Talking With Holy N*ck Marino At Phoenix Comic Con

PHX Nick Marino 1

Neil Greenaway writes for Bleeding Cool from last week's Phoenix Comic Con, where he spoke to Nick Marino,

Bleeding Cool: Why don't we start with you telling us a little about yourself and your book.

Nick Marino: Ok. The company I am here with is Action Lab: Danger Zone. Actually, its Action Lab Entertainment's mature readers imprint. I am Nick Marino, the writer of Holy F*ck.

BC: So, what inspired you to start writing comics?

NM: I don't know… I love comics, I wanted to make comics. Now I make indie comics. (laughs) I think really what it comes down to is that this is the medium that speaks to me the most. Just comics in general. Comics speak to me the most. And the more I read comics, and the more I learned about the business, I learned that, number one, really the best way to get involved with the business (if you want to work with a publisher, and not publish yourself) you really do need to start with an independent company who is not doing licensed stuff. For the most part. There are some people who can go directly into something licensed, but that normally means that they are transitioning from a different medium. I have a friend who is a novelist, and she is transitioning from being a novelist to writing her first comic (which was the Jem book from IDW). But that is a different bag. I'm not a novelist, I did not start with that. So I was just like, "I gotta learn how to make comics. I'm going to teach myself." So I made self-published comics. They were TERRIBLE! But I had fun. And for me, I thought, what's the next step? As I have learned what it's like to self-publish and to tell my own stories with my own characters, I'm really passionate now about not just telling my stories, but about that whole side of the business. The side of the business that is about original creations.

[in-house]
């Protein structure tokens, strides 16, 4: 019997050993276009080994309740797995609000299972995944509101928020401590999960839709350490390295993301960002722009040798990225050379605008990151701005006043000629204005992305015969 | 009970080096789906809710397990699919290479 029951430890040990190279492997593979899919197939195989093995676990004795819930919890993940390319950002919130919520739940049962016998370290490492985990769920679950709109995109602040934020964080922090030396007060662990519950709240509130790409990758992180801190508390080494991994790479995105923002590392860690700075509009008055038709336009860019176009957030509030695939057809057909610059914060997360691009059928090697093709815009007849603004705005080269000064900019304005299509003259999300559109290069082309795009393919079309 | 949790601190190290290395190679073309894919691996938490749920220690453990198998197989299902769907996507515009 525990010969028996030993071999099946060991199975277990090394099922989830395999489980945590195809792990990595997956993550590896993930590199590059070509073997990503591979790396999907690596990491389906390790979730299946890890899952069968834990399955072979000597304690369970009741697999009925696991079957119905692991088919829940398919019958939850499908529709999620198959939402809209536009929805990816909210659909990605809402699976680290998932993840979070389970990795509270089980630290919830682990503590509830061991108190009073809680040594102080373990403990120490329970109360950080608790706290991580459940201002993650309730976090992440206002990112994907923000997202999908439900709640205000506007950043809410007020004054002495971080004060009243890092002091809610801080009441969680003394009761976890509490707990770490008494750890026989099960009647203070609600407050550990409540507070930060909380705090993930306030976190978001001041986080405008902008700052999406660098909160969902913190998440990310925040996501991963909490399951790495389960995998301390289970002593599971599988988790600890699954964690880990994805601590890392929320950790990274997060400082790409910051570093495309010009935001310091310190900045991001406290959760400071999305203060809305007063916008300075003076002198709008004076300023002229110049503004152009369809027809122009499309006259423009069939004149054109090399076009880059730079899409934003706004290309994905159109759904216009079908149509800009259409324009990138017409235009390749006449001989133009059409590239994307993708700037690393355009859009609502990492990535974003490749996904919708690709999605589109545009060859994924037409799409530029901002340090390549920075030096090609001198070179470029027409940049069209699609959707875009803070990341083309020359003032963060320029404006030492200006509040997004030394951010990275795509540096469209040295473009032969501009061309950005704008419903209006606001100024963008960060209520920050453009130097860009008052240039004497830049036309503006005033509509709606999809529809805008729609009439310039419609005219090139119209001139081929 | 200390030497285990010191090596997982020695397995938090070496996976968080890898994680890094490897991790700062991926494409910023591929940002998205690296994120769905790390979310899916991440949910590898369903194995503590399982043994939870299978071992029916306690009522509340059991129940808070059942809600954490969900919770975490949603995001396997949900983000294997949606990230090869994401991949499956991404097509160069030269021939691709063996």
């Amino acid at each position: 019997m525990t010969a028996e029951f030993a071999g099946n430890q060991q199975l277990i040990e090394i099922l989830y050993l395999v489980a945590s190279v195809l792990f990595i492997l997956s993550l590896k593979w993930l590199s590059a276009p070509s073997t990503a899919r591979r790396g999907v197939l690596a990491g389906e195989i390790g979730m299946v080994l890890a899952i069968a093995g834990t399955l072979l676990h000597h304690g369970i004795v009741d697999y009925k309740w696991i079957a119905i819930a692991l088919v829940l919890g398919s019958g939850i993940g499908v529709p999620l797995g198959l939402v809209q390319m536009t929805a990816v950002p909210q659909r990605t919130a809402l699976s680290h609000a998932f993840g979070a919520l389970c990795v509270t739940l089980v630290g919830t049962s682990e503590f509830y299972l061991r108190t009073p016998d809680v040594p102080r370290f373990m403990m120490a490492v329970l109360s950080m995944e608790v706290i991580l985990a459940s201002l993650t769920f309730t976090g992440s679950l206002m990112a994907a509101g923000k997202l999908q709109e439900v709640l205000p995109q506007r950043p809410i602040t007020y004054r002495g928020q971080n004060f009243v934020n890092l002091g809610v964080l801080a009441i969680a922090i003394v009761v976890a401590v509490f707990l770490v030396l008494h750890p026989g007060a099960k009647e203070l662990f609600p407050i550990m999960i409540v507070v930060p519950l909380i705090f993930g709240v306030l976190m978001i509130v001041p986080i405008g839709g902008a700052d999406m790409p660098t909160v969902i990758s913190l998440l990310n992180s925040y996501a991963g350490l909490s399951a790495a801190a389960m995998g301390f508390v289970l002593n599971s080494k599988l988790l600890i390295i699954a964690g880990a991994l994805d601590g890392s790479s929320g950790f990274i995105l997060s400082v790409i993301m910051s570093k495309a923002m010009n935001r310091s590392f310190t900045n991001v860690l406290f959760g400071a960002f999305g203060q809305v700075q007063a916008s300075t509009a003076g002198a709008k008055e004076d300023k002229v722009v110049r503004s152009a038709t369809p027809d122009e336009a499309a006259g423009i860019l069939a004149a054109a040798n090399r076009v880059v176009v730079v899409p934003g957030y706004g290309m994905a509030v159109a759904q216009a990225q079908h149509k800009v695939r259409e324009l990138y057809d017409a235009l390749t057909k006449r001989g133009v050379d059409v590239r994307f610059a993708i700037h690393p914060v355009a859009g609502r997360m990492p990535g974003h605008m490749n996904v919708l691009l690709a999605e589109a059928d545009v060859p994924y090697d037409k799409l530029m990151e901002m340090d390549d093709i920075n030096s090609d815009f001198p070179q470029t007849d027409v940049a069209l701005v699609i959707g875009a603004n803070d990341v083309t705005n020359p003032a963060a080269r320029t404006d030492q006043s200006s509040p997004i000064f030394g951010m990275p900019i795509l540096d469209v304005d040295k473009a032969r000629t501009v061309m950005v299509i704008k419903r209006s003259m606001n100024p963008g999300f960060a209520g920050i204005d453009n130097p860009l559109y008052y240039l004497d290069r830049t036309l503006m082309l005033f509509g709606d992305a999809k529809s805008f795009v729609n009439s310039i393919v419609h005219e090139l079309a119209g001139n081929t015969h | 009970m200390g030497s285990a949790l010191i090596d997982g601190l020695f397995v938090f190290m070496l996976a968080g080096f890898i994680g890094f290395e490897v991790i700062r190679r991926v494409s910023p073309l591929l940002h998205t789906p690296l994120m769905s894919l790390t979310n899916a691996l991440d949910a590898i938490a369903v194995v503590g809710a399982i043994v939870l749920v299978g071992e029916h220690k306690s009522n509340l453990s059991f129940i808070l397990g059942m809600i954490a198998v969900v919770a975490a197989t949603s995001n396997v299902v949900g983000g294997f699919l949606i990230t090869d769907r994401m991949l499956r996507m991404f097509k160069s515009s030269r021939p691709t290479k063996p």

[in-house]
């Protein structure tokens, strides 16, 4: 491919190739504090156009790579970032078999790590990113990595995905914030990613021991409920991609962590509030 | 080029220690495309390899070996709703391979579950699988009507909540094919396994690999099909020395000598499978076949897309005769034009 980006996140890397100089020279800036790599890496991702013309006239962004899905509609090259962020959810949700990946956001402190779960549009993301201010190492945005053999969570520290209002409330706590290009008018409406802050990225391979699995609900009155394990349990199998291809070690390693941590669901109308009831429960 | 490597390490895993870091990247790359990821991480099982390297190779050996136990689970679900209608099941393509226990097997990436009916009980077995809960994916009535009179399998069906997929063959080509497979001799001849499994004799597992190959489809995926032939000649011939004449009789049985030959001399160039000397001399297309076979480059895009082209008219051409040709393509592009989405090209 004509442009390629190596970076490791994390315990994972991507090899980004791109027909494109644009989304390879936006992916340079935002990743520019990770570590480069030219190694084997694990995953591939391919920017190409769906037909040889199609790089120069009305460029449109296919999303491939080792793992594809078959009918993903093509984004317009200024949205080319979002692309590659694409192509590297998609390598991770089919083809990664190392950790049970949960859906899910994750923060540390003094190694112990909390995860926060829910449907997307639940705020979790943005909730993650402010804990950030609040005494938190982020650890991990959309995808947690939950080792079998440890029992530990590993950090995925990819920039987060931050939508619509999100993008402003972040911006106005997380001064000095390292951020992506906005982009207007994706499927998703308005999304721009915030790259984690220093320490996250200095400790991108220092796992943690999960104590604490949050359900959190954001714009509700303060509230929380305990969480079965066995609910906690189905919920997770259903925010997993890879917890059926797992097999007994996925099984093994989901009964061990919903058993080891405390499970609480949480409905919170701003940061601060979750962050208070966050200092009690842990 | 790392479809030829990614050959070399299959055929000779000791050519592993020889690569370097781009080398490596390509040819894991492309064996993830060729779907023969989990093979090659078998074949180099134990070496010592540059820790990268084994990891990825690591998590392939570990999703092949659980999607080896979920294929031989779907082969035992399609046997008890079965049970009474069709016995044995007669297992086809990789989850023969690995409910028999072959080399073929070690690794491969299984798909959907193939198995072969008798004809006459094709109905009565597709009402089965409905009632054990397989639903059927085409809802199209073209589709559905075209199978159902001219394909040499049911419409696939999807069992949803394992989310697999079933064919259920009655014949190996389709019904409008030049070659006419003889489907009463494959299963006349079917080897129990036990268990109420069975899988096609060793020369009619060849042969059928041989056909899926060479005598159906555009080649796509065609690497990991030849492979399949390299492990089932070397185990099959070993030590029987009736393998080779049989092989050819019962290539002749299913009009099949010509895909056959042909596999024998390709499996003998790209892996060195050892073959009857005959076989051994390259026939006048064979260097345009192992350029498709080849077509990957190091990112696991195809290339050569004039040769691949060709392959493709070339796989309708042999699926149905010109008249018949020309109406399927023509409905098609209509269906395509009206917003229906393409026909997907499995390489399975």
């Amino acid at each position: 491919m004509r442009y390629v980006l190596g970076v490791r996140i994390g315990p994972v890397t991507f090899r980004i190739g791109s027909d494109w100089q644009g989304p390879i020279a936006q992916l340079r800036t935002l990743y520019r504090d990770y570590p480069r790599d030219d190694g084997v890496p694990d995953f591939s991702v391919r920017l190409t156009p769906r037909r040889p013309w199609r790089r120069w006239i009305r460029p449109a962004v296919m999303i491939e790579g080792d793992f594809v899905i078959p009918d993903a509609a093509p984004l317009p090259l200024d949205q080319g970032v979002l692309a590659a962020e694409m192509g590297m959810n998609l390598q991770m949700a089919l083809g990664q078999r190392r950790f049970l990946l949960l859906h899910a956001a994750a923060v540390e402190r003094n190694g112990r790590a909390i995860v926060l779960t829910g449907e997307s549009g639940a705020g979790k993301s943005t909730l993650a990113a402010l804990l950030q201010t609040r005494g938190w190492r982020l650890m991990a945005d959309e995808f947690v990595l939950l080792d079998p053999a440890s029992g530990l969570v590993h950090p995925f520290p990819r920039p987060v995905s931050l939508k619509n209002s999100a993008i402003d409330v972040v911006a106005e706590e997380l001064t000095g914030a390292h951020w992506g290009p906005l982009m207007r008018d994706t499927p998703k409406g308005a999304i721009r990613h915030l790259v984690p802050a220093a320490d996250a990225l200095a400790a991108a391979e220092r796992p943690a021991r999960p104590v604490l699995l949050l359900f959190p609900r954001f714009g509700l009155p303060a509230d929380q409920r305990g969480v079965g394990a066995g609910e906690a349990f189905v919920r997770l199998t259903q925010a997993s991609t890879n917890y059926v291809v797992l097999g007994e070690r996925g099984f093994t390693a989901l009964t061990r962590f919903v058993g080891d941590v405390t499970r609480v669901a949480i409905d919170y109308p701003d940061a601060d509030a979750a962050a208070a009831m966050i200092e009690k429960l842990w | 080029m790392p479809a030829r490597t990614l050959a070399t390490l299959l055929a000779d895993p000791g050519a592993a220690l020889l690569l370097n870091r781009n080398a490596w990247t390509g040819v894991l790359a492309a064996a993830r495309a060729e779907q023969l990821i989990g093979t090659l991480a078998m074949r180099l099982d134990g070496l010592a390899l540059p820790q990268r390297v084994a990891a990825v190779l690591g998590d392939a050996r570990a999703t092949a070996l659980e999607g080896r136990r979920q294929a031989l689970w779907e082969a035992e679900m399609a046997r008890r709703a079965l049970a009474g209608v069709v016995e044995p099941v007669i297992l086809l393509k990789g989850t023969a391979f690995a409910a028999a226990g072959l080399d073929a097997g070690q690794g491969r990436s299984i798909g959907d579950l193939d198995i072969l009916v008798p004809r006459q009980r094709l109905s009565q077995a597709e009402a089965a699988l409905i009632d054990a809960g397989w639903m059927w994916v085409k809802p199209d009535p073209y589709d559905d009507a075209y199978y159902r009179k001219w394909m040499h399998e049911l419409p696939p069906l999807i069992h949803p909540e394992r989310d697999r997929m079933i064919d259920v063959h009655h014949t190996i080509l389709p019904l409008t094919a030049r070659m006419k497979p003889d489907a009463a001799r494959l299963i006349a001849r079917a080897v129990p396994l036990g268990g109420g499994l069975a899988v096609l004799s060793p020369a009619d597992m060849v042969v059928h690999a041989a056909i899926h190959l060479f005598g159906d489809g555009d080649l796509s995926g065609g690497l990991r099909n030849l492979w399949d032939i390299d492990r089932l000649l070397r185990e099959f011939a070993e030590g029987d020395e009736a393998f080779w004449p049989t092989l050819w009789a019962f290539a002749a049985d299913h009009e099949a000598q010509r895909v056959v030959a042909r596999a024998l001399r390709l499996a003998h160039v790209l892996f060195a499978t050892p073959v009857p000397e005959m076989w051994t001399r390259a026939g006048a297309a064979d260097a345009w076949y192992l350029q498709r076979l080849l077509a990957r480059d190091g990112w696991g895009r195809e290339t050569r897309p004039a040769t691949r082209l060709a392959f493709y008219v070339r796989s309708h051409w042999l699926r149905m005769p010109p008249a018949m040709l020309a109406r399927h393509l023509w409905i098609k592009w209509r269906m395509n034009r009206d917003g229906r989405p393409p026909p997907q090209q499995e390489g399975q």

PHX Nick Marino 5

BC: Is Holy F*ck a story that you feel you need to tell?

NM: I like that question, because there is a yes and a no answer. The yes answer is that it's a concept that I came up with, and I loved. I was on a podcast for a friend, Kaylie McDougal who is a terrific cartoonist and did our variant covers for issue #3. And we were talking about projects that we had were never, ever going to get made. Because they were too out there, or whatever. And I talked about my idea for The Bible 2, and how I would never find a collaborator for that. I can draw, but I am not good enough to draw anything like that. And somebody in the comments left a message that said "I would draw that". And it turned out to be a cartoonist that I was not familiar with from the Netherlands named Daniel Arruda Massa. And I said to myself "I am never going to have this opportunity ever again. So I am going to take him up on it, no matter what". But it turns out that he is a great cartoonist, and a great person. So it worked out well. And in that respect, because it felt that it was so serendipitous, my answer is yes.

But I could also answer no in the sense that, it was not that this specific story spoke to me more than other ideas that I have. It's just that I love to tell stories. And this one felt like it was starting to happen on its own, almost without me even trying to make it happen.

BC: How receptive was Action Lab to picking it up?

NM: You know, I pitched to everybody that I possibly could for this. Anybody that had any semblance of publishing this type of material. And, with Action Lab, it was super easy. I just emailed them. Then I waited three months. And I got an email back that said "Yeah, we're interested". And that was it. Now, the book was already done. But they did not ask us to change any content, they just asked us to color it. That was it. It was really super easy. They made it feel like sending an email to a friend. It was that easy.

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BC: Is this your first book put out through a publisher?

NM: Yes, it is.

BC: You had mentioned some self-published work. Could you tell us about that?